David: First there were five acetates pressed of X-Mas Weather b/w The Quake. Two of them ended up in the jukeboxes of CBGBs and Max’s. Unless someone steps up with a treasure, there are none of those left. Our first single on vinyl was for ORK records: X-Mas Weather b/w Channel 13. I’m not sure of the run, but I think it was maybe 500? The 2×5 compilation was out on Red Star. Our tracks were Looks and What I Can’t Feel. 1500 copies I think? I remember thinking that was a lot.
Antone: Both the single and the 2×5 compilation were released on indie NY punk labels run by legendary scene impresarios, Terry Ork and Marty Thau. Unfortunately we couldn’t get a label to fund the final release so our manager Jody covered it. There was also Glen Tilbrook of Squeeze. We picked him up off the street, dragged him to rehearsal followed by margaritas, and then he wanted to produce us—angering Destri some.
This stuff was recorded around 1979/80. It sounds like you guys were already pretty into the synthesizer sounds that would become bigger as the early-80s came on. Who were your favorite contemporary bands at the time?
David: We saw so many bands back then! We loved our local bands, but we also loved the big alterna-guns and imports like Roxy Music, Wire, Buzzcocks. And the homegrown heroes: Patti Smith, John Cale, Television, Talking Heads, Richard Hell & the Voidoids, the Cramps. We opened for few of them.
Philip: Roxy Music was a big locus point at the beginning, yes, and the original CBs groups we all saw together. Later, Pylon, the B-52’s and the Contortions. I followed those Athens, Georgia, people around like a puppy dog.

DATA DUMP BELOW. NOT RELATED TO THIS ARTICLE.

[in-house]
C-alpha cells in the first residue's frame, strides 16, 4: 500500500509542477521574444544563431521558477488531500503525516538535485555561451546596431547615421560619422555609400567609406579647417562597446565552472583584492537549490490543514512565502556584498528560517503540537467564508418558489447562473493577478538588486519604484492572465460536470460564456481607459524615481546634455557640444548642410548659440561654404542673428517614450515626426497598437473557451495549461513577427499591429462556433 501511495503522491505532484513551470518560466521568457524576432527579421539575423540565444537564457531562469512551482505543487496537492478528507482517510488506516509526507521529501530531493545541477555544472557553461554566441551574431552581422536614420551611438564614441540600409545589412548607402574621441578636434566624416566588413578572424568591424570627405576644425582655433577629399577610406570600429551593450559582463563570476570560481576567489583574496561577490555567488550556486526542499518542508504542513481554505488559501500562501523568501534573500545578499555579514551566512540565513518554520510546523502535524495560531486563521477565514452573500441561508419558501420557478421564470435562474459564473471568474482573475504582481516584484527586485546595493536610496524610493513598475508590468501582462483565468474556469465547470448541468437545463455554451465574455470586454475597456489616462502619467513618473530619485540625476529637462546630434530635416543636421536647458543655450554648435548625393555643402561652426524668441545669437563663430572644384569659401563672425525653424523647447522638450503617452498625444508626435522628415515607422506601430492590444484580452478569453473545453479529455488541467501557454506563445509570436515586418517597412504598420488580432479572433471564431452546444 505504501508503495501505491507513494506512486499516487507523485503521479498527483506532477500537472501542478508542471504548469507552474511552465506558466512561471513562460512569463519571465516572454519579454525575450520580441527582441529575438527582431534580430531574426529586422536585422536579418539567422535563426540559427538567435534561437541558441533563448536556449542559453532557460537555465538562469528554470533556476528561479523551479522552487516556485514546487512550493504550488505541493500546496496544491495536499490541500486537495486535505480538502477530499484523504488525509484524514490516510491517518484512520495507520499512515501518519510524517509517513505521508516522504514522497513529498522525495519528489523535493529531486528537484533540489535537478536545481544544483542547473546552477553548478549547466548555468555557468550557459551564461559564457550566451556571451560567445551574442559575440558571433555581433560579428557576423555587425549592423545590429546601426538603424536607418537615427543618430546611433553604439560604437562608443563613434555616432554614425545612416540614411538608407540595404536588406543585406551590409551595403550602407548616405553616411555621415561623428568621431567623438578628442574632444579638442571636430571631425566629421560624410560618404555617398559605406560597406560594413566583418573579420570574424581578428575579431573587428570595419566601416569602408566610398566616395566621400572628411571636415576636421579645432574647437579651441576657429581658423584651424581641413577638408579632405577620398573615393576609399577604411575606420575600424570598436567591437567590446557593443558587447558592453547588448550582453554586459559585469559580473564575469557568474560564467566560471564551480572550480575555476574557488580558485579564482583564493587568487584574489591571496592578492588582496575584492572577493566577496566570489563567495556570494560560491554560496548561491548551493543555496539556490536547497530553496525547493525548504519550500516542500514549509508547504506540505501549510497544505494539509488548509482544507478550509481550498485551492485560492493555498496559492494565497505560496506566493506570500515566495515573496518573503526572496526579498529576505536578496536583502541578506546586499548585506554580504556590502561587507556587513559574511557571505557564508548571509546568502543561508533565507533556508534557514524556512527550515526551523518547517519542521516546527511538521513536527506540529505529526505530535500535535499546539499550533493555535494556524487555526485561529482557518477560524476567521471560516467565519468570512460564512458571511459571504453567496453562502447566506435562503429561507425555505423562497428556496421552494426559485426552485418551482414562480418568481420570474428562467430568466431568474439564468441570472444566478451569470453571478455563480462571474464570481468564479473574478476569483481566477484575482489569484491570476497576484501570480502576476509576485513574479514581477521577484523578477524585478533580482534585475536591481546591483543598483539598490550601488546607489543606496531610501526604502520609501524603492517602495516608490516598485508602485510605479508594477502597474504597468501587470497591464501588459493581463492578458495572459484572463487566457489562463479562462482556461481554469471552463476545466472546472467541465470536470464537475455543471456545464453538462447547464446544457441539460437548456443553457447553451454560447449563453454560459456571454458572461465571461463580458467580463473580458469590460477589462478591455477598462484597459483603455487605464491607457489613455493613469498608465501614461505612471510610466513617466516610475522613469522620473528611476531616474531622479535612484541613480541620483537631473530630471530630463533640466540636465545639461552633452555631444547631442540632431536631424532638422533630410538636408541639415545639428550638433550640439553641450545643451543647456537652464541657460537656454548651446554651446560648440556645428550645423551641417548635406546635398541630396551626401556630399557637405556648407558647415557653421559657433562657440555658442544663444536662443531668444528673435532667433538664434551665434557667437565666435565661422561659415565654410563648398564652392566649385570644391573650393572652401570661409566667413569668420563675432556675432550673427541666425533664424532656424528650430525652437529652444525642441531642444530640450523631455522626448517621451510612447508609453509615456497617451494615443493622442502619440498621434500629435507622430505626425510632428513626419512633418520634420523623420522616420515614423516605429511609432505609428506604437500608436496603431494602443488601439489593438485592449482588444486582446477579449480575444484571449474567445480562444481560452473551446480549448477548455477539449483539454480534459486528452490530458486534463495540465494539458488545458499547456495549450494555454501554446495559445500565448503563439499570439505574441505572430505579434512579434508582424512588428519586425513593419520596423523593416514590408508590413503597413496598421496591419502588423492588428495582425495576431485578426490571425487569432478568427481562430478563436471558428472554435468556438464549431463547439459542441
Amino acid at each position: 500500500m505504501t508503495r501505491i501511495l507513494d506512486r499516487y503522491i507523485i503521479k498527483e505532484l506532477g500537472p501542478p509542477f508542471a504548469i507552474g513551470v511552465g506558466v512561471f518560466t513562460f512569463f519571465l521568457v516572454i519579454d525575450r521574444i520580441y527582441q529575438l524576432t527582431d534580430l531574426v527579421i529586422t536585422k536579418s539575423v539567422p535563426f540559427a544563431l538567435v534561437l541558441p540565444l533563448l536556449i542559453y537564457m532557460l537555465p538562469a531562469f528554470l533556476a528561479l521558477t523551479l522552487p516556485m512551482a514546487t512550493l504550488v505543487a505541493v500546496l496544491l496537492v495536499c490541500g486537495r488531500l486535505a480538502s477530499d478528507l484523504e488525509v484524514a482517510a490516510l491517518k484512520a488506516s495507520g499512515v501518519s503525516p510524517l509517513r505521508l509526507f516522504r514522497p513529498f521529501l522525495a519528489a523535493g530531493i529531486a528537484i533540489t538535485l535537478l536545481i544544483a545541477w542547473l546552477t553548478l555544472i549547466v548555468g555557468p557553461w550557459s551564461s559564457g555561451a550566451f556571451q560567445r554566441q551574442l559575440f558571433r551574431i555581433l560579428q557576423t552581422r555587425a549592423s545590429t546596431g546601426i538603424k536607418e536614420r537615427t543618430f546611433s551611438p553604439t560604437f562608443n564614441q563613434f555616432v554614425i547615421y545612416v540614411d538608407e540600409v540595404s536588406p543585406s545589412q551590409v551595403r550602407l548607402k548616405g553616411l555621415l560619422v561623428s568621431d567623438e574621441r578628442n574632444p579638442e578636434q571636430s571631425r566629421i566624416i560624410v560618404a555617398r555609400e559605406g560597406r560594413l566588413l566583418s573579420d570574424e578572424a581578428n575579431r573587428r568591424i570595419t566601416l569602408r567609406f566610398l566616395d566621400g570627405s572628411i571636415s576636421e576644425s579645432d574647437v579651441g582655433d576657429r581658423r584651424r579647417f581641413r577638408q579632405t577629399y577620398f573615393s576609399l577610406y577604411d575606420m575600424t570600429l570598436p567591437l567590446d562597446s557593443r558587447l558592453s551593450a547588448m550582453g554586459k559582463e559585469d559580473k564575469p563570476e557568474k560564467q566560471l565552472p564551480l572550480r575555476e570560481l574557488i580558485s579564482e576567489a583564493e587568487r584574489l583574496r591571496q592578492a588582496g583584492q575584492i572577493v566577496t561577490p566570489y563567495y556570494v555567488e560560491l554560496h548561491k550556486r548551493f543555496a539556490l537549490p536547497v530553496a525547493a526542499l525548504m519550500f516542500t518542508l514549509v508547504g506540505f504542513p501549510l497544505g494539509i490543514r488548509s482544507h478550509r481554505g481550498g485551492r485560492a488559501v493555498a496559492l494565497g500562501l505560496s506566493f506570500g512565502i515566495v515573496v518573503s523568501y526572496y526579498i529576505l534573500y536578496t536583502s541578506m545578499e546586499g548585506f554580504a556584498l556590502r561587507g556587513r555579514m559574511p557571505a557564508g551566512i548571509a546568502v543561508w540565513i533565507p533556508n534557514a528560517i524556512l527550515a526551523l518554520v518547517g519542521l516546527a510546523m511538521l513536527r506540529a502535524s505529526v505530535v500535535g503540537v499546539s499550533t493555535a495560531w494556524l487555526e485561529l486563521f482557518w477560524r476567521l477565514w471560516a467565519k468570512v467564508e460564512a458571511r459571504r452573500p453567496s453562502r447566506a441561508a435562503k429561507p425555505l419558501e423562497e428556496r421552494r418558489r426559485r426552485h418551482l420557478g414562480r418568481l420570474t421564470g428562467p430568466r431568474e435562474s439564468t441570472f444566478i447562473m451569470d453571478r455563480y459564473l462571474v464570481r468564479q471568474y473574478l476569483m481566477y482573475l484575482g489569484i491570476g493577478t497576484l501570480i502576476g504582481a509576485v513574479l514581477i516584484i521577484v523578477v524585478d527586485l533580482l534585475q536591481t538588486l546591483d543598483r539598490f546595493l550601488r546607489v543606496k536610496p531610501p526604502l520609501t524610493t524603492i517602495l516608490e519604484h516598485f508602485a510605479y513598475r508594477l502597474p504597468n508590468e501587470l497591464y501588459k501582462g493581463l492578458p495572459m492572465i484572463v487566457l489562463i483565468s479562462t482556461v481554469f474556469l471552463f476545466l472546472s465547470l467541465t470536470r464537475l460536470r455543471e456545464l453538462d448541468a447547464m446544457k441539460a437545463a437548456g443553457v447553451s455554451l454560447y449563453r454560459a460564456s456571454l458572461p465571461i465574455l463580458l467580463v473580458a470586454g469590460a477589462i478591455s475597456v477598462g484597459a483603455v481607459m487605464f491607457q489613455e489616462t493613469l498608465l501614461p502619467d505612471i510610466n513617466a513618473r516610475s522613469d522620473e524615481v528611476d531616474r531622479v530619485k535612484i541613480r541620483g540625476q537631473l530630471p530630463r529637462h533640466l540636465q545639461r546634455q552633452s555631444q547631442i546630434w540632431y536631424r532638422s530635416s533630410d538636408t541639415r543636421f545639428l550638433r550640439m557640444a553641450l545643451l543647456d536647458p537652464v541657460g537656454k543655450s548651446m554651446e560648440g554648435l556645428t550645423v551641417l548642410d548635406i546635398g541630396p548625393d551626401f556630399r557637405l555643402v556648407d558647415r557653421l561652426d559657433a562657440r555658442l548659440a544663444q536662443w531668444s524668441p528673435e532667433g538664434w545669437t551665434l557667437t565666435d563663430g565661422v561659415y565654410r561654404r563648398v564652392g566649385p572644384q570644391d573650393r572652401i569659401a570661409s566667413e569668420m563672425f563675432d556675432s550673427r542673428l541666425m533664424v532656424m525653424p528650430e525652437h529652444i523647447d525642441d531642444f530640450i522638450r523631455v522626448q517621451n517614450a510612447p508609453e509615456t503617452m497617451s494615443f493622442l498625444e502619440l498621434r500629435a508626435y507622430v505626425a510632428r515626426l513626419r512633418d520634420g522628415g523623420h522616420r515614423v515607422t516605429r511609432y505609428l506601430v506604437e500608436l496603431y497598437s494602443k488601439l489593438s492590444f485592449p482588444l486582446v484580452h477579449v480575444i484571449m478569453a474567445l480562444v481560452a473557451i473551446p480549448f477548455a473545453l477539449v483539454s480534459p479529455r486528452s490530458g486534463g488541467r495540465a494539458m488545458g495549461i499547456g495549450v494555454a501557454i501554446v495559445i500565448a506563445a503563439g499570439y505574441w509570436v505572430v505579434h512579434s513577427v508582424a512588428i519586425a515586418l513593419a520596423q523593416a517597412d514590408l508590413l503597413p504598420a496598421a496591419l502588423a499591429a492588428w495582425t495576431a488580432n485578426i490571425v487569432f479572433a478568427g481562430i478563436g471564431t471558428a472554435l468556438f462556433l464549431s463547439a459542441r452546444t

Bill: As the synth guy, I always wanted to be Eno. So when he came to see us I was thrilled.
Antone: The Erasers were a big influence since they were a four-piece band with three female members. They were a cool minimalist art punk outfit fronted by Susan Springfield who dated Richard Hell. Lori and Laura were roadies for that band before the Student Teachers formed. It was becoming the norm then for girls to be in bands. These ladies paved the way for many female rockers.
Did you hang around what was to become the “No Wave” scene?
David: Our third gig was opening for Teenage Jesus & the Jerks. When we were just starting, and our tuning was off, we could barely hold it together. So people thought we were part of the noise scene that became known as No Wave. Later when we started to come into our sound there was a mention in the Soho Weekly News saying that we sold out and became a pop band. We always thought we were a pop band!
Bill: I did the cover for the first Teenage Jesus single which was in a show at MoMA a couple years ago. That was a thrill to see!